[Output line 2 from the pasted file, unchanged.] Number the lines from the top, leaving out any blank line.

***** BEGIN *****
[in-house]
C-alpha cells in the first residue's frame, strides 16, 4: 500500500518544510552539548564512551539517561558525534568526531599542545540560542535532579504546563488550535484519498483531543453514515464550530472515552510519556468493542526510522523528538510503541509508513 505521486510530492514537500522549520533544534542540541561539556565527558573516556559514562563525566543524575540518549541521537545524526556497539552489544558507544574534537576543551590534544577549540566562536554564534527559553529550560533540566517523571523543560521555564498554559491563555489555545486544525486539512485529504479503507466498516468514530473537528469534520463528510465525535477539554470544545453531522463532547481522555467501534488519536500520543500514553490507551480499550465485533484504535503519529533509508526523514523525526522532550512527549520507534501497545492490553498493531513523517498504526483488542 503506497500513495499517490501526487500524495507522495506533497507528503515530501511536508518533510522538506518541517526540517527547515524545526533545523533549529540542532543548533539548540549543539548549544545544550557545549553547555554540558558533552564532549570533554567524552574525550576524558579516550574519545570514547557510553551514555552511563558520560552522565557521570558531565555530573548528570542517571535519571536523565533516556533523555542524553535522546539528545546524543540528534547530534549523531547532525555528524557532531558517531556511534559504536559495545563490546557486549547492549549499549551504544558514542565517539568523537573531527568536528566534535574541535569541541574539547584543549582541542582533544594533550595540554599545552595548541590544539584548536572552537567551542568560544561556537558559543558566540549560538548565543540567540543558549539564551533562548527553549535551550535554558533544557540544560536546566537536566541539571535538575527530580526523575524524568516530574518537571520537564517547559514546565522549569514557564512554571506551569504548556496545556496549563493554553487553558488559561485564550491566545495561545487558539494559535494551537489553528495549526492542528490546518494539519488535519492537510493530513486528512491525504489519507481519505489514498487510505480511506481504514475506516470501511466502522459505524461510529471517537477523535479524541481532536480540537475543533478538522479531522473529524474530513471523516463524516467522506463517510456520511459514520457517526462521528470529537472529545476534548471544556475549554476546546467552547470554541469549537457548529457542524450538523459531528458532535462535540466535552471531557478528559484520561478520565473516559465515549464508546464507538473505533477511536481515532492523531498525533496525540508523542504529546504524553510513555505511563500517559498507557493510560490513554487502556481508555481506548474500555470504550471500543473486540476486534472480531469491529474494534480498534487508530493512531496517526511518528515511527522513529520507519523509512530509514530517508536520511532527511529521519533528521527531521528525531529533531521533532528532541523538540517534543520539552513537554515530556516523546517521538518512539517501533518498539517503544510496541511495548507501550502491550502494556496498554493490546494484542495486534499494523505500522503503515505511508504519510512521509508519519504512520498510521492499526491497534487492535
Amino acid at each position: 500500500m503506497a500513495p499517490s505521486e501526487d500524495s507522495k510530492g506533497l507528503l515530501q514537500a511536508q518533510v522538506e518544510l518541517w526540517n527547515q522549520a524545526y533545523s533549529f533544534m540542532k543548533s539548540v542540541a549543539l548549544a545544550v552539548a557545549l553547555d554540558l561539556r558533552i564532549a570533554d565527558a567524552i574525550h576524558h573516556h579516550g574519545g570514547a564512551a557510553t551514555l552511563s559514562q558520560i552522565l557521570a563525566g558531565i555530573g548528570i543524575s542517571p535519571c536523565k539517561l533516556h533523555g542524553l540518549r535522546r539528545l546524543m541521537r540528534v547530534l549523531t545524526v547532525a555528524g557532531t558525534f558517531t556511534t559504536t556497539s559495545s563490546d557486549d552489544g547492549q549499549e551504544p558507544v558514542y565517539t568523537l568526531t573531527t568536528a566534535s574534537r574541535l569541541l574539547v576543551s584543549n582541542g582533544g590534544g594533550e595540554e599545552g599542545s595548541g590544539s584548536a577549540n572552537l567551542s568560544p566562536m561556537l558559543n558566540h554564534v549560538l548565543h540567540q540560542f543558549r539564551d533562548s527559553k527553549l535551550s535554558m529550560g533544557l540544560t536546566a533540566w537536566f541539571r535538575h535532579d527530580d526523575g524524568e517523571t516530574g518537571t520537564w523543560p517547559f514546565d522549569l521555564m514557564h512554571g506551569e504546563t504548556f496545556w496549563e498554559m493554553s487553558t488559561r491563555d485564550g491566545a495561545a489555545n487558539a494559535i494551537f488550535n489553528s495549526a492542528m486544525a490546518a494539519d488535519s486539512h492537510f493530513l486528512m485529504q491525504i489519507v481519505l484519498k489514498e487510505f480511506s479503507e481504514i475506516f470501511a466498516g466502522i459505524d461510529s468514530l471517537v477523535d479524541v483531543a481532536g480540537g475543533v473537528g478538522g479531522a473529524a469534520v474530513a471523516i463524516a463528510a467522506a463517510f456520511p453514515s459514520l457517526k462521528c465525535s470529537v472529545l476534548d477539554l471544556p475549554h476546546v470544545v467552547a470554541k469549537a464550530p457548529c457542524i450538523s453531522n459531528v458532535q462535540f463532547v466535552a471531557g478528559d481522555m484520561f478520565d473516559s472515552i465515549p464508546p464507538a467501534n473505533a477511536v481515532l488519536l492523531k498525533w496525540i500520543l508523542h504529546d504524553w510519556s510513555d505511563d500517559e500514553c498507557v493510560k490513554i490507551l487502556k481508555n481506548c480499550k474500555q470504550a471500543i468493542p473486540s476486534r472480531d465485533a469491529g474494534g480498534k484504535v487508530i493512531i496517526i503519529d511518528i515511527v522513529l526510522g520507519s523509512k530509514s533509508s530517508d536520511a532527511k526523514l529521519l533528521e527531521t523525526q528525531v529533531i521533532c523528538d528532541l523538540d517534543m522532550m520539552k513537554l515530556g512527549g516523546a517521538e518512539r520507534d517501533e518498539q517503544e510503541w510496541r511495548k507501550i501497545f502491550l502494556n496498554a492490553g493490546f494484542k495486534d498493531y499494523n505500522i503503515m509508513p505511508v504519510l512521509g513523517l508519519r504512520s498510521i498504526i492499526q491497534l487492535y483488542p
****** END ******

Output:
C-alpha cells in the first residue's frame, strides 16, 4: 500500500518544510552539548564512551539517561558525534568526531599542545540560542535532579504546563488550535484519498483531543453514515464550530472515552510519556468493542526510522523528538510503541509508513 505521486510530492514537500522549520533544534542540541561539556565527558573516556559514562563525566543524575540518549541521537545524526556497539552489544558507544574534537576543551590534544577549540566562536554564534527559553529550560533540566517523571523543560521555564498554559491563555489555545486544525486539512485529504479503507466498516468514530473537528469534520463528510465525535477539554470544545453531522463532547481522555467501534488519536500520543500514553490507551480499550465485533484504535503519529533509508526523514523525526522532550512527549520507534501497545492490553498493531513523517498504526483488542 503506497500513495499517490501526487500524495507522495506533497507528503515530501511536508518533510522538506518541517526540517527547515524545526533545523533549529540542532543548533539548540549543539548549544545544550557545549553547555554540558558533552564532549570533554567524552574525550576524558579516550574519545570514547557510553551514555552511563558520560552522565557521570558531565555530573548528570542517571535519571536523565533516556533523555542524553535522546539528545546524543540528534547530534549523531547532525555528524557532531558517531556511534559504536559495545563490546557486549547492549549499549551504544558514542565517539568523537573531527568536528566534535574541535569541541574539547584543549582541542582533544594533550595540554599545552595548541590544539584548536572552537567551542568560544561556537558559543558566540549560538548565543540567540543558549539564551533562548527553549535551550535554558533544557540544560536546566537536566541539571535538575527530580526523575524524568516530574518537571520537564517547559514546565522549569514557564512554571506551569504548556496545556496549563493554553487553558488559561485564550491566545495561545487558539494559535494551537489553528495549526492542528490546518494539519488535519492537510493530513486528512491525504489519507481519505489514498487510505480511506481504514475506516470501511466502522459505524461510529471517537477523535479524541481532536480540537475543533478538522479531522473529524474530513471523516463524516467522506463517510456520511459514520457517526462521528470529537472529545476534548471544556475549554476546546467552547470554541469549537457548529457542524450538523459531528458532535462535540466535552471531557478528559484520561478520565473516559465515549464508546464507538473505533477511536481515532492523531498525533496525540508523542504529546504524553510513555505511563500517559498507557493510560490513554487502556481508555481506548474500555470504550471500543473486540476486534472480531469491529474494534480498534487508530493512531496517526511518528515511527522513529520507519523509512530509514530517508536520511532527511529521519533528521527531521528525531529533531521533532528532541523538540517534543520539552513537554515530556516523546517521538518512539517501533518498539517503544510496541511495548507501550502491550502494556496498554493490546494484542495486534499494523505500522503503515505511508504519510512521509508519519504512520498510521492499526491497534487492535